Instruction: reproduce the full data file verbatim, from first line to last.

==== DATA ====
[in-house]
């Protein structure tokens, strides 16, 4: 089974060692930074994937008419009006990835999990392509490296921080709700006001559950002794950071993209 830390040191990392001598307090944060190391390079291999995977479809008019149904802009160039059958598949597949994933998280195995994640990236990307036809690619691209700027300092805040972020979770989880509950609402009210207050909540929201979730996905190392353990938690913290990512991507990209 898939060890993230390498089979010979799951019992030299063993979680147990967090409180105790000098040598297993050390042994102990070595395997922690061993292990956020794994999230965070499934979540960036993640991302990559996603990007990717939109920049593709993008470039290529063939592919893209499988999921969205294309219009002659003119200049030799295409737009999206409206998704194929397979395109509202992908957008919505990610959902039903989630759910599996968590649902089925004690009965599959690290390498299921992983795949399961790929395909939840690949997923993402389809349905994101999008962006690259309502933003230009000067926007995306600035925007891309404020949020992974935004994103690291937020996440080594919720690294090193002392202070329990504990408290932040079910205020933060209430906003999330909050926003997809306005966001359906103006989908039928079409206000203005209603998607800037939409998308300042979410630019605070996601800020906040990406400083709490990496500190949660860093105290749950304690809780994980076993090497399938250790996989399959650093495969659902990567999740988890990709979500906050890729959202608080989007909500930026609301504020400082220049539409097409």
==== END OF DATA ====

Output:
[in-house]
């Protein structure tokens, strides 16, 4: 089974060692930074994937008419009006990835999990392509490296921080709700006001559950002794950071993209 830390040191990392001598307090944060190391390079291999995977479809008019149904802009160039059958598949597949994933998280195995994640990236990307036809690619691209700027300092805040972020979770989880509950609402009210207050909540929201979730996905190392353990938690913290990512991507990209 898939060890993230390498089979010979799951019992030299063993979680147990967090409180105790000098040598297993050390042994102990070595395997922690061993292990956020794994999230965070499934979540960036993640991302990559996603990007990717939109920049593709993008470039290529063939592919893209499988999921969205294309219009002659003119200049030799295409737009999206409206998704194929397979395109509202992908957008919505990610959902039903989630759910599996968590649902089925004690009965599959690290390498299921992983795949399961790929395909939840690949997923993402389809349905994101999008962006690259309502933003230009000067926007995306600035925007891309404020949020992974935004994103690291937020996440080594919720690294090193002392202070329990504990408290932040079910205020933060209430906003999330909050926003997809306005966001359906103006989908039928079409206000203005209603998607800037939409998308300042979410630019605070996601800020906040990406400083709490990496500190949660860093105290749950304690809780994980076993090497399938250790996989399959650093495969659902990567999740988890990709979500906050890729959202608080989007909500930026609301504020400082220049539409097409």